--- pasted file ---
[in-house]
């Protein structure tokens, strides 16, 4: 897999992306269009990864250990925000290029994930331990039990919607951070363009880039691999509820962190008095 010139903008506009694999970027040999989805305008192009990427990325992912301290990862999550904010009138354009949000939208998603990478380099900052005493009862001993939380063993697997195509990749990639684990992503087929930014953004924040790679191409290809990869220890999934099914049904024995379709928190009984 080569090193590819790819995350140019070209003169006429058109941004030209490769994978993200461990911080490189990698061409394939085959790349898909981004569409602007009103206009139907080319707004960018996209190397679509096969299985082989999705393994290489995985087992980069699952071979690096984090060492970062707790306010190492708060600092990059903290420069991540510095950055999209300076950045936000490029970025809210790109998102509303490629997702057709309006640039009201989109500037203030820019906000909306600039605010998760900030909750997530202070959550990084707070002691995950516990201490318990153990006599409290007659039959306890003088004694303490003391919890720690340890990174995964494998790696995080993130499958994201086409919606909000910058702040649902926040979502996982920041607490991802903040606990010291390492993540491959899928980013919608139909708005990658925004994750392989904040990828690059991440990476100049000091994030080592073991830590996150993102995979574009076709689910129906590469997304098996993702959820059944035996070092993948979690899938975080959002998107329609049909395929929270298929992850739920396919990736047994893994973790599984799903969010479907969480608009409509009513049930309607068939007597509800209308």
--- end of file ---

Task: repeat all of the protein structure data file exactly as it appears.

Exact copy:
[in-house]
């Protein structure tokens, strides 16, 4: 897999992306269009990864250990925000290029994930331990039990919607951070363009880039691999509820962190008095 010139903008506009694999970027040999989805305008192009990427990325992912301290990862999550904010009138354009949000939208998603990478380099900052005493009862001993939380063993697997195509990749990639684990992503087929930014953004924040790679191409290809990869220890999934099914049904024995379709928190009984 080569090193590819790819995350140019070209003169006429058109941004030209490769994978993200461990911080490189990698061409394939085959790349898909981004569409602007009103206009139907080319707004960018996209190397679509096969299985082989999705393994290489995985087992980069699952071979690096984090060492970062707790306010190492708060600092990059903290420069991540510095950055999209300076950045936000490029970025809210790109998102509303490629997702057709309006640039009201989109500037203030820019906000909306600039605010998760900030909750997530202070959550990084707070002691995950516990201490318990153990006599409290007659039959306890003088004694303490003391919890720690340890990174995964494998790696995080993130499958994201086409919606909000910058702040649902926040979502996982920041607490991802903040606990010291390492993540491959899928980013919608139909708005990658925004994750392989904040990828690059991440990476100049000091994030080592073991830590996150993102995979574009076709689910129906590469997304098996993702959820059944035996070092993948979690899938975080959002998107329609049909395929929270298929992850739920396919990736047994893994973790599984799903969010479907969480608009409509009513049930309607068939007597509800209308």